A minimum wage was first established in 1938 to increase the standard of living of lower class workers. To discuss what is better for the country and its citizens, people have to understand what is a minimum wage and what are its effects. In the 2013 State of the Union, President Obama proposed raising the minimum wage from the current $7.25 to $9.00 by 2015. This has caused arguments between the rich, small businesses, minimum wage workers, and the unemployed because it affects each of them differently. Obama’s plan is to bind the minimum wage to the cost of living, which ensures that minimum wage goes up with inflation.
The amount would be increased to the amount of $10.10 gradually over the years until 2016 . Should the US increase the federal minimum wage to the amount of $10.10 in all states? “Nobody who works full time should be raising a family in poverty,” President Obama states. Many other people agree that any American working full time should not live below the poverty line. A minimum wage increase would decrease the national poverty levels substantially, with roughly 900,000 people lifted out of poverty.
Retrieved May 2, 2014, from http://www.ncsl.org/research/labor-and- employment/state-minimum-wage- chart.aspx Unemployment Rates for States Annual Average Rankings. (n.d.). Unemployment Rates for States Annual Average Rankings. Retrieved May 2, 2014, from http://www.dlt.ri.gov/lmi/laus/us/annavg.htm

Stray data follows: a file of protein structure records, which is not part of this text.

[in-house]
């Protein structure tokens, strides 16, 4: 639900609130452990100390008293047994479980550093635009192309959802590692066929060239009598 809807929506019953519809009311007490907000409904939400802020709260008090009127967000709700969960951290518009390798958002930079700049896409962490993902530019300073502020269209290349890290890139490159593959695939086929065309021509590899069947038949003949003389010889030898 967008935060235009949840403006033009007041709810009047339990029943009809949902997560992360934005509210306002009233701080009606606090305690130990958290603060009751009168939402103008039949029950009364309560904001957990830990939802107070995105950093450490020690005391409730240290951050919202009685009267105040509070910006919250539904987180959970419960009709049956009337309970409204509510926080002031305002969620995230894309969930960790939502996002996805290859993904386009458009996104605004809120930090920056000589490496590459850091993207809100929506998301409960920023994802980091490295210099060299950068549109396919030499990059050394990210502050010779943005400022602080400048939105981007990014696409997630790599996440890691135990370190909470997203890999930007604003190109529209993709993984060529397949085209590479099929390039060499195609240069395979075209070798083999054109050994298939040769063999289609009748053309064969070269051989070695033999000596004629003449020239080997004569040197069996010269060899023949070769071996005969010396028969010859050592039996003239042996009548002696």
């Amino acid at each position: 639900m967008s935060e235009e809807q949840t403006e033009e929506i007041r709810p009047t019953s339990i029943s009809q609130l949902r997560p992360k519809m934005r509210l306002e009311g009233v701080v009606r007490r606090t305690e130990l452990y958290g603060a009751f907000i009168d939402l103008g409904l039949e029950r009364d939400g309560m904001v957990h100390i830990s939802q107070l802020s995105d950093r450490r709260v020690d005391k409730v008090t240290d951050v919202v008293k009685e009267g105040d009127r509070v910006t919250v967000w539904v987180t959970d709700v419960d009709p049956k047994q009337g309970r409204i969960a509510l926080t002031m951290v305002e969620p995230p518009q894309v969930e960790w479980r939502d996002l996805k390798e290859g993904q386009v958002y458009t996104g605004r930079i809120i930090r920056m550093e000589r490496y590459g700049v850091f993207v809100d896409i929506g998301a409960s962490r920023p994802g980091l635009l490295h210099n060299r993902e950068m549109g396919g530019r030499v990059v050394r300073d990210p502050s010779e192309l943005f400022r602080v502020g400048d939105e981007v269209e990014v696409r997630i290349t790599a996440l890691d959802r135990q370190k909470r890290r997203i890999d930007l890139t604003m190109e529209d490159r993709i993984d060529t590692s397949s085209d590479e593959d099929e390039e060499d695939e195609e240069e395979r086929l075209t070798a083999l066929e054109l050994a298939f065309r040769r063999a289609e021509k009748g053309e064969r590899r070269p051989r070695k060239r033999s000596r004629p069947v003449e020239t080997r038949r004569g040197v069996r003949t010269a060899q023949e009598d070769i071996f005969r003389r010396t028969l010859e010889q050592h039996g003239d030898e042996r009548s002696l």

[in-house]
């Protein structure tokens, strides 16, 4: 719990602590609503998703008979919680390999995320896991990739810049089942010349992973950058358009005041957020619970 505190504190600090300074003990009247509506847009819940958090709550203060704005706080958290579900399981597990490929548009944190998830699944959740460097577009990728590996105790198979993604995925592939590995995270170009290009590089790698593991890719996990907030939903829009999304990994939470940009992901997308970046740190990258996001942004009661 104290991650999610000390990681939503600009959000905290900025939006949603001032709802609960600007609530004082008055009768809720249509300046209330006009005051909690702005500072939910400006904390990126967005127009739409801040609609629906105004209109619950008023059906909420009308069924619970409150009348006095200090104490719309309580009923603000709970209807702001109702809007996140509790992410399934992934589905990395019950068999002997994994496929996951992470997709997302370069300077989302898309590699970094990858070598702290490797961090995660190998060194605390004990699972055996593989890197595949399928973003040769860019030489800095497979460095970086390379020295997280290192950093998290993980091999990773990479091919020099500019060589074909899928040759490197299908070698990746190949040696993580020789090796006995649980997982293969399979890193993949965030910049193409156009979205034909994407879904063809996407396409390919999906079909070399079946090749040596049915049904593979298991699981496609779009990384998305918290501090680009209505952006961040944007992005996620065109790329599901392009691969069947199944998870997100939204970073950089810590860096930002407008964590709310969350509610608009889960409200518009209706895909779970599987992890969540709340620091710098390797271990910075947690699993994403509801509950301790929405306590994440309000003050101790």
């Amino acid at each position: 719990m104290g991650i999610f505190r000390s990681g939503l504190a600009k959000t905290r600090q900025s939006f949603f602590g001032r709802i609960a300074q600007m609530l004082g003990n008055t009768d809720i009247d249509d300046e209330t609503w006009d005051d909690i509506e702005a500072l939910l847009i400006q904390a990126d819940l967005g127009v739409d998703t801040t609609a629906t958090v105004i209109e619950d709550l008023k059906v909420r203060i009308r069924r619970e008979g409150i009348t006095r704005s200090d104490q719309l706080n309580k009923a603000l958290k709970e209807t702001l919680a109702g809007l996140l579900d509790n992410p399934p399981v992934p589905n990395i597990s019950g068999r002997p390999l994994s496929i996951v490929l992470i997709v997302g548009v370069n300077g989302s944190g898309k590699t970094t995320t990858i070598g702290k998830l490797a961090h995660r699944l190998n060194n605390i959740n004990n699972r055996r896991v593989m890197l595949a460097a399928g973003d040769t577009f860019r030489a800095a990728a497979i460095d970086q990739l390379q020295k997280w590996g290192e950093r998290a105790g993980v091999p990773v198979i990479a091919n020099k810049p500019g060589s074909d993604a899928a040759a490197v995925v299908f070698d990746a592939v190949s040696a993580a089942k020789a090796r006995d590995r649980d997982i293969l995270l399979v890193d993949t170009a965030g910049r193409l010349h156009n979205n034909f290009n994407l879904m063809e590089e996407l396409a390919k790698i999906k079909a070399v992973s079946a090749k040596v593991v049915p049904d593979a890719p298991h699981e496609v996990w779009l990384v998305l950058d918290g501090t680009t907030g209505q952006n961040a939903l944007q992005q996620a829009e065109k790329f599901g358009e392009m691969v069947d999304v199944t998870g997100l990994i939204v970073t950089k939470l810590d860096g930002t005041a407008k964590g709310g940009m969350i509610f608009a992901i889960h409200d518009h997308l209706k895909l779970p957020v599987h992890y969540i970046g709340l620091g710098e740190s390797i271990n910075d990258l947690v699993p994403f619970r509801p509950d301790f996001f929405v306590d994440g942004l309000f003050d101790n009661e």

The same scenario would reoccur just as it did when the minimum wage was raised before: jobs would be lost. Prices would rise greatly, citizens would lose jobs, and more people will become reliant upon the government if the minimum wage is increased. None of these things are good for an economy, especially one that is already struggling. The consequences of raising the minimum wage rate are very severe.
"Los Angeles lawmakers Tuesday voted to boost the minimum wage to $15 an hour by 2020, the largest city to try to help its lowest-paid workers survive amid the nation's growing income inequality." -- Michael Winter, USA TODAY May 19, 2015 Understanding the potential of an increase in today’s minimum wage is the key to understanding the above statement. As a financial mechanism in American society, the minimum wage has helped to sustain generations of workers. Yet, there are two sides to the debate over minimum wage increases. One side—the proponents—feel strongly that low-income workers need some incentive to earn a sufficient living.
(2013, June 25). Currently now there is a debate to raise th... ... middle of paper ... ... Works Cited • What is Minimum Wage: Its History and Effects on the Economy. The Heritage Foundation. Retrieved April 20, 2014, from http://www.heritage.org/research/testimony/2013/06/what-is-minimum-wage-its-history-and-effects-on-the-economy • U.S. Department of Labor - Wage and Hour Division (WHD) - Minimum Wage. (n.d.).